Should public sector companies be placing more emphasis on strategic technology?

 

Privately owned and operated businesses will typically only be accountable to those with a vested financial interest in their operations. Moreover, while their publicly traded equivalents have shareholders to satisfy, they are ultimately guided by much of the intuition coming from the C-suite.

In the public sector, accountability is a term which holds increased weight. When there’s tax payers money at stake, making the right decisions is an absolute must. Of course, much of that process can be streamlined when the entity in question has distinct strategic planning processes in place.

Public sector entities and tech

Technology plays a huge part in the modern enterprise, but are public sector companies progressive enough in the digital space?

The answer is a relatively clouded one, especially as many publicly accountable businesses will have to deal with cuts in funding. In fact, according to research collated by Gartner, spending on technology in particular by national, federal and local governments is set to decline 1.8 per cent from $439 billion to $431 billion by the end of 2015.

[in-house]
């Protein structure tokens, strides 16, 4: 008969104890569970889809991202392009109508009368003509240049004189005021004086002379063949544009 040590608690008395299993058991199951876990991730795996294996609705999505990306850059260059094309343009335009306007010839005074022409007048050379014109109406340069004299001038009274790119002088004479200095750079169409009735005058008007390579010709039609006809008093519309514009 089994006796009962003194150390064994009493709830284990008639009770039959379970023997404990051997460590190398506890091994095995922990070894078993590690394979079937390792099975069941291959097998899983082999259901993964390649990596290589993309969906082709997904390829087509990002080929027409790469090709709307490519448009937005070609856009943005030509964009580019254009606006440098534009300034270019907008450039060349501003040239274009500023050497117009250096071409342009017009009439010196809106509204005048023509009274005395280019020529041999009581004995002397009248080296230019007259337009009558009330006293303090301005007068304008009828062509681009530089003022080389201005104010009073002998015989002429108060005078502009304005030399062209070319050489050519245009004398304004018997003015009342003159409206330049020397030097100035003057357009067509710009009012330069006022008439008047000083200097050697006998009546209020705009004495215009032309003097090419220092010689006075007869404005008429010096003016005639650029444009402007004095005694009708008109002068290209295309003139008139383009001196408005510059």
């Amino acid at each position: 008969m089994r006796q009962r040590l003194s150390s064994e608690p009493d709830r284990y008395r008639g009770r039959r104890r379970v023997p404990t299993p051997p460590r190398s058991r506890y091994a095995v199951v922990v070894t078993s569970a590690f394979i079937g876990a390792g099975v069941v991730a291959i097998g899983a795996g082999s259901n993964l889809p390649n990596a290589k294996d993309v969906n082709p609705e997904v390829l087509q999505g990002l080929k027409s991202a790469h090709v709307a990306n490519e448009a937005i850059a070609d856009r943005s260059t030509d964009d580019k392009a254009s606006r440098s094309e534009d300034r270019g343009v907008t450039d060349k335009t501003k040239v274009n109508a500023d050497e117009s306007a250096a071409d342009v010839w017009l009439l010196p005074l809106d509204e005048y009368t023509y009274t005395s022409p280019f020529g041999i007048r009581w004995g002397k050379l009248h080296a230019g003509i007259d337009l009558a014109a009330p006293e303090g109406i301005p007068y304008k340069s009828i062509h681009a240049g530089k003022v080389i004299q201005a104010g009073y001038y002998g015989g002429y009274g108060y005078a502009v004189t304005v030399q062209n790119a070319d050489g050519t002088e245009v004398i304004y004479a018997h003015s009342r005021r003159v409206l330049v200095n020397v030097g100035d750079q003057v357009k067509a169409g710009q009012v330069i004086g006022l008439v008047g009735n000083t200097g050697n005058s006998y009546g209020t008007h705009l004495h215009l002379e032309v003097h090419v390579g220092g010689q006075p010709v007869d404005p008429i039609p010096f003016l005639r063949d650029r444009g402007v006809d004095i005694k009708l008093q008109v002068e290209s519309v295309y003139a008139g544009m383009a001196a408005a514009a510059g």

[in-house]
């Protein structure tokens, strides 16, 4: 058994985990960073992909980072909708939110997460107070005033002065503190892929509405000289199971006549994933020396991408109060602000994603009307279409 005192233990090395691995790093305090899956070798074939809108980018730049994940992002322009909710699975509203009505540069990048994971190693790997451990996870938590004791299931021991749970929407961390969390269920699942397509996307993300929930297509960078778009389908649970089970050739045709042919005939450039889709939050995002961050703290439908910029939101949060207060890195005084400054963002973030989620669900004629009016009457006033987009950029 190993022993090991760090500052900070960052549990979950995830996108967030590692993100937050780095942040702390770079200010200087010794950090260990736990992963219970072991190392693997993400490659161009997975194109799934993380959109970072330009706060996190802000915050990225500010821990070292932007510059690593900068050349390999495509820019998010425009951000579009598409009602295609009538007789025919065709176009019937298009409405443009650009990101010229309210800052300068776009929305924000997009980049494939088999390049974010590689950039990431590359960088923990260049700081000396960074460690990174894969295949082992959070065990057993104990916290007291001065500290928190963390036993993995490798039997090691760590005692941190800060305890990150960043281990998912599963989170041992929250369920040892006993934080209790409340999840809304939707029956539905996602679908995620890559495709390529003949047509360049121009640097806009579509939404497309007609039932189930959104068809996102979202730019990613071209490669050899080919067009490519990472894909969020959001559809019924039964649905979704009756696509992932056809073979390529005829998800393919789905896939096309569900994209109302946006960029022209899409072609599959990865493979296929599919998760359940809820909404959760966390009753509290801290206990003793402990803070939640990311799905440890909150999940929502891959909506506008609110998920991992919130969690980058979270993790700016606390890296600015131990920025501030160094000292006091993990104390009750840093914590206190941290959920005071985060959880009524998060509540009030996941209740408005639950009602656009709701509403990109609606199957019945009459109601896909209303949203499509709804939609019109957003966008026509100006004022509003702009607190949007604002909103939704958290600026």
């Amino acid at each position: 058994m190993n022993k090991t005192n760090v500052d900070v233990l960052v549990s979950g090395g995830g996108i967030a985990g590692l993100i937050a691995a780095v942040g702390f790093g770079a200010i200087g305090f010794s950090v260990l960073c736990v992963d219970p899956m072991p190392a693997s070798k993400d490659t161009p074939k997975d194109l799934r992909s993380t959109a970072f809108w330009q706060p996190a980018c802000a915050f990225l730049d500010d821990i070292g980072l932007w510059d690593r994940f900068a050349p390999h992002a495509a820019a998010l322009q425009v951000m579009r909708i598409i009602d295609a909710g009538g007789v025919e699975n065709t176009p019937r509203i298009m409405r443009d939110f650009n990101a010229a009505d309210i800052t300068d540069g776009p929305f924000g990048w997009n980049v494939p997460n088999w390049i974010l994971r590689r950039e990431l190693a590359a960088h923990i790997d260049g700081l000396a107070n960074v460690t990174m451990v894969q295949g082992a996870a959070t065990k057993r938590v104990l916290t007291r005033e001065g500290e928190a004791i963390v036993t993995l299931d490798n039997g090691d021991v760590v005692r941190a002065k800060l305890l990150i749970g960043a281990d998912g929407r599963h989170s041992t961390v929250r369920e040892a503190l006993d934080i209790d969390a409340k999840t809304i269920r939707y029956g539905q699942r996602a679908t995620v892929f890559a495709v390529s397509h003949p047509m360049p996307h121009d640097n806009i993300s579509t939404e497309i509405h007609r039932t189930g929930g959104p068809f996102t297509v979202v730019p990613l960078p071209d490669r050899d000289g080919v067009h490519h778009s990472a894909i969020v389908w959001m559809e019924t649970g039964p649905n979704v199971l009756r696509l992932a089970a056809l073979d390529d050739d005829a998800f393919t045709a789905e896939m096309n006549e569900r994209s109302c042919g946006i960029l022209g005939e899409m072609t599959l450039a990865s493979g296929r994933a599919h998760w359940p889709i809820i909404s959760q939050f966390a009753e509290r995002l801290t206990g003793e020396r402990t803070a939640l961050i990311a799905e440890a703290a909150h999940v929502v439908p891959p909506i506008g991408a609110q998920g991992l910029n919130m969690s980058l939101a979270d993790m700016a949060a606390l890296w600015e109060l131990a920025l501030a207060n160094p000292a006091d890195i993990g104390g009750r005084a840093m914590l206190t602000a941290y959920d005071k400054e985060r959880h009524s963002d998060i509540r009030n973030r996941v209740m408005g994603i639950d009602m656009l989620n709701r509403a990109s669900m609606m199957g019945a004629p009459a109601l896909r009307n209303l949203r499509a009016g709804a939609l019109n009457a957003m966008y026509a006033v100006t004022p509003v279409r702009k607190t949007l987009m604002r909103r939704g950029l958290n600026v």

However, when it comes to enforcing and driving technological change, the role of the chief information officer (CIO) within a public sector entity is markedly similar to any other company.

Following an example

“Public sector CIOs can gain support for digital innovation from public officials and administrators by explaining digital innovation in terms of business priorities and presenting relevant examples of what the consumer service industry or other digitally savvy government agencies have done, how they have done it, and what the results have been,” explained research director at Gartner Rick Howard.

As alluded to, one of the best ways for public sector companies to learn and grow is to look at the best practices of their private equivalents. With regards to technology, the wider enterprise world is continually changing and shifting, and no company, regardless of its categorisation, can afford to fall too far behind.